Turks abroad wrap up voting in landmark election

·3-min read
Turks living abroad have tended to support President Erdogan over his 21-year rule
Turks living abroad have tended to support President Erdogan over his 21-year rule

Millions of Turks living abroad on Tuesday wrapped up voting in a tense election that has turned into a referendum on President Recep Tayyip Erdogan's polarising two-decade rule.

Sunday's presidential and parliamentary ballot will pass judgement on Turkey's longest-serving leader and the social transformation spearheaded by his Islamic-rooted AKP party.

The vote is Turkey's most consequential in generations and the toughest of the 69-year-old's tectonic career.

Polls show Erdogan locked in a tight battle with secular rival Kemal Kilicdaroglu and his powerful alliance of six parties that span Turkey's cultural and political divide.

The first votes were cast by Turks who moved from poorer provinces to Western Europe under job schemes aimed at combating the continent's labour shortage in the wake of World War II.

Such voters comprise 3.4 million of Turkey's 64.1 million registered electorate and tend to support more conservative candidates.

Official turnout on the morning of the last day of overseas voting on Tuesday exceeded 51 percent -- a touch higher than in the last general election that Erdogan won in 2018.

Kilicdaroglu's CHP has been trying to eat into Erdogan's traditional base of support by organising daily buses to take voters to the Turkish consulate in Berlin.

Germany accounts for nearly half of Turkey's diaspora vote.

"It's not just a presidential election," opposition supporter Katresu Ergez said while waiting for a CHP bus.

"It's about voting for the future of the country, whether democracy will be restored or whether it will go further towards dictatorship," the 29-year-old said.

- 'Please stay calm' -

Local CHP chapter co-leader Ercan Yaprak sounded confident that the opposition had finally mustered the numbers to end Erdogan's undefeated record in national votes.

"I think people sense that it's time for change," he told AFP.

The close race has been accompanied by spates of violence that reflect the anger running through Turkey's polarised society during its deepest economic crisis since the 1990s.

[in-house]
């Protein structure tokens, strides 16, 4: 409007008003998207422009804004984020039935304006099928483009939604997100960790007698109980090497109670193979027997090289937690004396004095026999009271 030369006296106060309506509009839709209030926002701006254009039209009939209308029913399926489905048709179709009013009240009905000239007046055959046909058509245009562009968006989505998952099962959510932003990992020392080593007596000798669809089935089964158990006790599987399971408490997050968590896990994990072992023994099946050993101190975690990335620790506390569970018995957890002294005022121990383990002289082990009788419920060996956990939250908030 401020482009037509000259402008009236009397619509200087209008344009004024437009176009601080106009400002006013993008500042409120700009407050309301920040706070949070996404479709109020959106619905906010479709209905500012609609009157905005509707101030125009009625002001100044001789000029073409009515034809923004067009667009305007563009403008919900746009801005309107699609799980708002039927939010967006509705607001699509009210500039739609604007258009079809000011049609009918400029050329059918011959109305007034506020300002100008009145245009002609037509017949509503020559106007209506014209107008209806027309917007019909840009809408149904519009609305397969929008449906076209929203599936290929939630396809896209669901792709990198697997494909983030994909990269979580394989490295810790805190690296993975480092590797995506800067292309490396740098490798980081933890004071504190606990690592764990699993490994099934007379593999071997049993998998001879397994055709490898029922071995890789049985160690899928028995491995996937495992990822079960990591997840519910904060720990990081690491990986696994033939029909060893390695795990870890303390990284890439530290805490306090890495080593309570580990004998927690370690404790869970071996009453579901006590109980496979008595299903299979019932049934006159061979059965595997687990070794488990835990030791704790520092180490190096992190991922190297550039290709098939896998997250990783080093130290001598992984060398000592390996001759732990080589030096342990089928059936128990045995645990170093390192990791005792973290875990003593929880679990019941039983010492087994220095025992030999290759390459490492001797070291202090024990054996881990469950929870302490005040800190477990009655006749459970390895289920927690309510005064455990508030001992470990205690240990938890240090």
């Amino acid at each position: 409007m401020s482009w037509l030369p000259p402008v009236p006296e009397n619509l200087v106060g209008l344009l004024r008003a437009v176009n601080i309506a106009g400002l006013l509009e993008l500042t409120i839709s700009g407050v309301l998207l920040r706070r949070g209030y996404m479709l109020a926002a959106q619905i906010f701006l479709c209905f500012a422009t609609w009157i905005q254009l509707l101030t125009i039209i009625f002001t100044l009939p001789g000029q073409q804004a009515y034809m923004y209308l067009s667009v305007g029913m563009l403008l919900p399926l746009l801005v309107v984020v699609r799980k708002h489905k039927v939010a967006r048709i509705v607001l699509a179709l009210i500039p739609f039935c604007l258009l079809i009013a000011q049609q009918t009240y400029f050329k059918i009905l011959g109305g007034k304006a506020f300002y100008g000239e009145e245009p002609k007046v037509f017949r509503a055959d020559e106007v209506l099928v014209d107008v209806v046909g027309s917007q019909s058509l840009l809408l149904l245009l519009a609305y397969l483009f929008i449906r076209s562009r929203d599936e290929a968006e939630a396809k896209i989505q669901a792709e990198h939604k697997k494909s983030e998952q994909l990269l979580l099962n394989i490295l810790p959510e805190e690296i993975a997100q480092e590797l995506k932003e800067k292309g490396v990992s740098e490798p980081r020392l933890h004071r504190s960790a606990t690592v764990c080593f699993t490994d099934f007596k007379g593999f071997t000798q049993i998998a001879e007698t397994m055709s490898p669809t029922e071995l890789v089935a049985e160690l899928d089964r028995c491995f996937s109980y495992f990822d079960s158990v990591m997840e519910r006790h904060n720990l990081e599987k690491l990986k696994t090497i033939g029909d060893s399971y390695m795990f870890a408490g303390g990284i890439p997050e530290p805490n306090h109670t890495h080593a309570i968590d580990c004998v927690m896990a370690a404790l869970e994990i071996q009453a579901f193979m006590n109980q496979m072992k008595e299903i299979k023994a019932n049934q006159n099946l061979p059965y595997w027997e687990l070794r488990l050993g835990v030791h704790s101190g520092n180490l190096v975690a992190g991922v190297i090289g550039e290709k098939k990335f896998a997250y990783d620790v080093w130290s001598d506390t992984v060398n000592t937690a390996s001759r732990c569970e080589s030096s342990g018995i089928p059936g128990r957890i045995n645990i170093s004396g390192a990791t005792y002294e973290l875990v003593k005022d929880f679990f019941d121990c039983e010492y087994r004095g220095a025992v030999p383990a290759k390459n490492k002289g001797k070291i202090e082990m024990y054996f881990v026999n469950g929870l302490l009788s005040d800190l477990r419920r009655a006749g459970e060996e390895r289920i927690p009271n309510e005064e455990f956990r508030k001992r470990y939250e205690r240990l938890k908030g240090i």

Dutch police said on Sunday they had to break up a "massive brawl involving some 300 people" at a polling station in Amsterdam.

Police in the French city of Marseille used tear gas to stop a similar fight between Erdogan's supporters and opponents last week.

That did not stop a second brawl from breaking out at the same Marseille polling station later in the day.

Tensions boiled over during a tour of Turkey's conservative heartland on Sunday by Istanbul's popular opposition mayor Ekrem Imamoglu.

Right-wing protesters pelted his campaign bus with rocks and bottles while he was trying to deliver a speech from its roof.

Turkey's defence ministry said on Tuesday it had dismissed an infantry sergeant pending an investigation into his involvement in the violence.

The incident prompted Kilicdaroglu -- a 74-year-old former civil servant who wants to make Imamoglu his vice president -- to appeal for everyone to "please, please stay calm".

"We are going to an election and not to war," Kilicdaroglu said in a televised interview.

- Show of force -

The febrile atmosphere reflects the stakes for all sides.

The opposition casts the vote as decisive for Turkey's democratic future.

Erdogan centralised power and unleashed sweeping purges in the second decade of his rule.

His courtship of Russia and military incursions into Syria have also chilled his once-warm relations with the West.

But the Turkish leader still commands support among poorer and more religious voters

who remember corruption and hardship that blighted half a century of secular rule.

Erdogan staged a show-of-force rally in Istanbul on Sunday that drew hundreds of thousands of fervent followers.

He announced a new 45-percent hike in wages for 700,000 state workers on Tuesday -- the latest in a long line of such announcement during the campaign.

"Erdogan is throwing the kitchen sink, the cooker, the washing machine and the entire contents of the Turkish house at these elections," emerging markets economist Timothy Ash remarked.